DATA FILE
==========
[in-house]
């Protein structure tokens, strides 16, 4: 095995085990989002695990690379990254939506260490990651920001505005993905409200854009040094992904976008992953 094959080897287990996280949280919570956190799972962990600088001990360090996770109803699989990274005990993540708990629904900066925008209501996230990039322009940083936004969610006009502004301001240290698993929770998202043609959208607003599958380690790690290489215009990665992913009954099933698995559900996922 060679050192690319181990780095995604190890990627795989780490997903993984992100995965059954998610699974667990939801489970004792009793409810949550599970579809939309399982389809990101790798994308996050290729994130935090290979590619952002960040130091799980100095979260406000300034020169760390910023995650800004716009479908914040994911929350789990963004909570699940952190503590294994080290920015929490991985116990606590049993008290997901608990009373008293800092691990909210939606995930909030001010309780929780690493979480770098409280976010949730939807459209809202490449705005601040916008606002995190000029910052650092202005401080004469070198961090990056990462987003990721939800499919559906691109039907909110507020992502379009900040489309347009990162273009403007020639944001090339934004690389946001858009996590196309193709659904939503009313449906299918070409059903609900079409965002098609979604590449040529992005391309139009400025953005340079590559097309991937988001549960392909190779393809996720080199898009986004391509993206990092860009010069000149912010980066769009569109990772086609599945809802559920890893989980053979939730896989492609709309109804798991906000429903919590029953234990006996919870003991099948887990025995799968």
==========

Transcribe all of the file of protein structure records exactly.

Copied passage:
[in-house]
């Protein structure tokens, strides 16, 4: 095995085990989002695990690379990254939506260490990651920001505005993905409200854009040094992904976008992953 094959080897287990996280949280919570956190799972962990600088001990360090996770109803699989990274005990993540708990629904900066925008209501996230990039322009940083936004969610006009502004301001240290698993929770998202043609959208607003599958380690790690290489215009990665992913009954099933698995559900996922 060679050192690319181990780095995604190890990627795989780490997903993984992100995965059954998610699974667990939801489970004792009793409810949550599970579809939309399982389809990101790798994308996050290729994130935090290979590619952002960040130091799980100095979260406000300034020169760390910023995650800004716009479908914040994911929350789990963004909570699940952190503590294994080290920015929490991985116990606590049993008290997901608990009373008293800092691990909210939606995930909030001010309780929780690493979480770098409280976010949730939807459209809202490449705005601040916008606002995190000029910052650092202005401080004469070198961090990056990462987003990721939800499919559906691109039907909110507020992502379009900040489309347009990162273009403007020639944001090339934004690389946001858009996590196309193709659904939503009313449906299918070409059903609900079409965002098609979604590449040529992005391309139009400025953005340079590559097309991937988001549960392909190779393809996720080199898009986004391509993206990092860009010069000149912010980066769009569109990772086609599945809802559920890893989980053979939730896989492609709309109804798991906000429903919590029953234990006996919870003991099948887990025995799968």